The genital HPV infection can be shared among sexual partners through any kind of genital to genital or genital to mouth contact from person to person through any sort of genital contact if one of the partners is infected with HPV. Sexually active teens should keep in mind that direct sexual intercourse is not necessary to spread HPV. There are more than 40 types of HPV that both men and women can contract through unprotected sexual contact. These various types are also found to infect the throat and mouth in addition to the genitals, which is part of the reason it is the most easily transferred STI among teens.
What is caused by HPV?
- HPV in women can cause pre-cancers and cancers (cervical, vaginal and vulvar).
- Many types of HPV cause genital warts and can be spread through sexual contact with genital to genital or genital to mouth touching.
- Genital warts may appear like small, flesh-colored or gray bumps. They might clump together or may have a cauliflower-like appearance. Sometimes they appear flat against the skin.
- These warts are mostly found around the vagina, penis, vulva, urethra, cervix, larynx and anus.
- While it is more rare for men than women to show any visible signs of being infected with HPV, they can also contract genital warts after contracting the disease.
- Statistics show that about 800 men are found each year wiith HPV related penile cancer.
- 1100 men contract HPV related anal cancer each year.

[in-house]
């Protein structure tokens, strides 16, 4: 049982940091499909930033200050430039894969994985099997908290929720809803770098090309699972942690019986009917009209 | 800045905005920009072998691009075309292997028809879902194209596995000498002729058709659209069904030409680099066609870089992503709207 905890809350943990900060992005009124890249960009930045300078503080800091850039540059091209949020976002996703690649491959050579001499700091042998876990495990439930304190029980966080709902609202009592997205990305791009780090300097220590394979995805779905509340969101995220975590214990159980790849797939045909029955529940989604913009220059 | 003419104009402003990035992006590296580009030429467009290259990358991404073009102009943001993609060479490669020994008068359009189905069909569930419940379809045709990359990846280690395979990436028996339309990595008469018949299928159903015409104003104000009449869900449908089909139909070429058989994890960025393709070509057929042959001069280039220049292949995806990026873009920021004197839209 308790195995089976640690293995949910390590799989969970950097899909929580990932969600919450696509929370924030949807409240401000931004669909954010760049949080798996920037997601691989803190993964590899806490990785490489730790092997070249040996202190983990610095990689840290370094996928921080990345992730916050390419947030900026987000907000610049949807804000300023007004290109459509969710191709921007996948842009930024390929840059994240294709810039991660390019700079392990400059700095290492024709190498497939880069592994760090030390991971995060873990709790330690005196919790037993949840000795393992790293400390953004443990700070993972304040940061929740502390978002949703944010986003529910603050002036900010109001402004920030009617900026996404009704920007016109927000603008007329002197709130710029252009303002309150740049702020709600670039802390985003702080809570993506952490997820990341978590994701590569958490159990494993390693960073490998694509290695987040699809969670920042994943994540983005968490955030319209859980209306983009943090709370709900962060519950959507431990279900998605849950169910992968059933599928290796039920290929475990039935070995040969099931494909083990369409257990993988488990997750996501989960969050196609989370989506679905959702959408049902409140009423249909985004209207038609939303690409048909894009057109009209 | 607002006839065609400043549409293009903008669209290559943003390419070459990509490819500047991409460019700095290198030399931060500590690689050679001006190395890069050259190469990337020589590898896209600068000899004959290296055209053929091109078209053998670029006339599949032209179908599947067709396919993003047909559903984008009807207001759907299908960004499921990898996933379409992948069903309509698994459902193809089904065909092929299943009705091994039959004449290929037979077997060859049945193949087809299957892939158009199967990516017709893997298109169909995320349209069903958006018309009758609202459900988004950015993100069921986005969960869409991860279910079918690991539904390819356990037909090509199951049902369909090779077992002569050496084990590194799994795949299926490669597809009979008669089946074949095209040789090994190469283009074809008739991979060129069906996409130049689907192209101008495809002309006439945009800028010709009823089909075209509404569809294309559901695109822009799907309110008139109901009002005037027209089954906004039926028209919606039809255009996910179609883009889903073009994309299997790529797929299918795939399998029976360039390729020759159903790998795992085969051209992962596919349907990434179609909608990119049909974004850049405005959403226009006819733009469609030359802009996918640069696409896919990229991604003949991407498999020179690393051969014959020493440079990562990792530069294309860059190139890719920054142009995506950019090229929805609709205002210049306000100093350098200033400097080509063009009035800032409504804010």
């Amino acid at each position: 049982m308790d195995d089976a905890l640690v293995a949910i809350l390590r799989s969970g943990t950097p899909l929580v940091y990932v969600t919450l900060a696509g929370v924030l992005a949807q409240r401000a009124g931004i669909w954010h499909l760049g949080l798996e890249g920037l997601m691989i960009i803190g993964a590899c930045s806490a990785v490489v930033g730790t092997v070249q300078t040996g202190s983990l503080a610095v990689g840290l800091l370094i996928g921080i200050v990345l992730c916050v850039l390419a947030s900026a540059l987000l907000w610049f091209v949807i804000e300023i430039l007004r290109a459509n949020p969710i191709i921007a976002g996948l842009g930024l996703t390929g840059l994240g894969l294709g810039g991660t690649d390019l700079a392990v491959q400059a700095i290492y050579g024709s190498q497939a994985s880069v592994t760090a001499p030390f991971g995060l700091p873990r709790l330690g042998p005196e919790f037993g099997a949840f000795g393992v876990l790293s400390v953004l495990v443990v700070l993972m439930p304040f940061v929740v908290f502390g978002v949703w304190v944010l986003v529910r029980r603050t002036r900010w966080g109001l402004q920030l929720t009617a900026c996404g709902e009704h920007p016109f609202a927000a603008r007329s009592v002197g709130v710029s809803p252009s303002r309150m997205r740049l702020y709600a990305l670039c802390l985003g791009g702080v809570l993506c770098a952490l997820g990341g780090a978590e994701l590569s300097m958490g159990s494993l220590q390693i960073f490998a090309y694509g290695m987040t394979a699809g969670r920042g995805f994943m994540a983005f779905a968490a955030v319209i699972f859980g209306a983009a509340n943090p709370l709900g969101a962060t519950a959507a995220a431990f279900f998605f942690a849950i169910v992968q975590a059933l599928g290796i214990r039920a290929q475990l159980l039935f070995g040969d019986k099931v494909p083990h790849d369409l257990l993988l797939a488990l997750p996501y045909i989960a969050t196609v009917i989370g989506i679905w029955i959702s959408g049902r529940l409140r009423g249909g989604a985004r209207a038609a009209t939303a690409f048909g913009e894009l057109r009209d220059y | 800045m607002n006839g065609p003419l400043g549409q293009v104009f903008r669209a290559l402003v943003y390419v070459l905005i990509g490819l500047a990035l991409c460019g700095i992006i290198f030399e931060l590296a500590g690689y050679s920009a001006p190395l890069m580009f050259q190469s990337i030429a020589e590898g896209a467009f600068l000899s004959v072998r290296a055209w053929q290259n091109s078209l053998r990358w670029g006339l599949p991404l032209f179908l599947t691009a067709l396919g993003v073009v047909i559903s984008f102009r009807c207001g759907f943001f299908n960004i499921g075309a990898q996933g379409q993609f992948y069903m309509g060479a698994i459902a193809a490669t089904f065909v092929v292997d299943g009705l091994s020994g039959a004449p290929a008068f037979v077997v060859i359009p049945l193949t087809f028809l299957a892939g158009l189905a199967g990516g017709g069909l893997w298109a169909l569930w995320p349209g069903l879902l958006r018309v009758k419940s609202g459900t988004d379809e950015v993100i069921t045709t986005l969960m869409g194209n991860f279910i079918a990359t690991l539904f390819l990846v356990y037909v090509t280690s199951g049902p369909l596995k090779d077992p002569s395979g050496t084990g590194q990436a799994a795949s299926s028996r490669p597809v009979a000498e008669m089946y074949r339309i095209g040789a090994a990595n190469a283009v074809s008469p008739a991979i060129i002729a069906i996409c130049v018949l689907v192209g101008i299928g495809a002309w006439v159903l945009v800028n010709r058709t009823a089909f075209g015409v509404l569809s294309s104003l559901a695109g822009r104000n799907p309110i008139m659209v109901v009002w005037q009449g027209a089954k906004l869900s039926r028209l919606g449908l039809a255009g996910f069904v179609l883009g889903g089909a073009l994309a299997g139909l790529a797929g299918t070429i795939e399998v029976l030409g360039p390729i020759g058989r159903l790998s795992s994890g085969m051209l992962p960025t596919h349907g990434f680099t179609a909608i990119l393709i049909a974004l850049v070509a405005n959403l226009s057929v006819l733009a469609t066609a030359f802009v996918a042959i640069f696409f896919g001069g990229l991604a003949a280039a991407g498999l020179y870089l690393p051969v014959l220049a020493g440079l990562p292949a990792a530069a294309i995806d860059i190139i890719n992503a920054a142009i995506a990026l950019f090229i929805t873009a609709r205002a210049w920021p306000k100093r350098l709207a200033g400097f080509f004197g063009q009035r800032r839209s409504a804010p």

Other HPV Symptoms:
- HPV infections resulting in genital warts may also include itching or discomfort in, on or around the genital region
- Bleeding during intercourse is also a common symptom of genital warts as a result of contracting HPV.
- In many cases, the person infected with HPV never shows any symptoms. However it is still important to get screened and treated for HPV to avoid the risk of passing it to other sexual partners who may develop symptoms if contracted.
- In 90% of cases, the body’s immune system actually can clear HPV naturally within two years.
- Genital warts must be treated with a doctors care. Do not attempt to use at-home kits.
- A skin treatment is typically prescribed by your doctor or health care provider to use a few times at home until the warts or other symptoms go away. Routine check ups are typically required to make sure the infection is completely gone.
- For more serious cases, surgical treatments may be necessary to freeze or burn off the warts.
- Even if you never show symptoms of genital warts, but you find through STD screening that you are infected, it is important that you still get treated to avoid spreading it to other sexual partners who may experience symptoms if contracted.
- It is important for sexually active teens to remember that if you do have genital warts, all of your sexual partners must also be tested and treated for genital warts or you risk contracting the infection again or they could possibly spread it to others.
- Abstinence is the only 100 percent effective way you can avoid any risk of contracting HPV, genital warts or cancers. Abstaining from other sexual acts aside from intercourse is also a requirement to certainly prevent contracting HPV because the infection can be spread through any kind of genital to genital or genital to mouth contact.
- Always having protected sex with the use of condoms or other spermicides is the next best way to make sure you do not contract an STI or genital warts. However condoms are not 100 percent effective.
- Frequent STD testing is a good idea to help make sure you have not contracted genital warts or other STIs. This can also help prevent the infection from spreading to other sexual partners.
- Gardisil is the the HPV vaccine, and is the only prevention vaccine that is used to help stop the 4 types of HPV that cause genital warts as well as precancerous and cancerous cells. The vaccine is recommended for girls and women ages 9 to 26.
http://www.cdc.gov, http://www.gardasil.com/, http://www.youngwomenshealth.org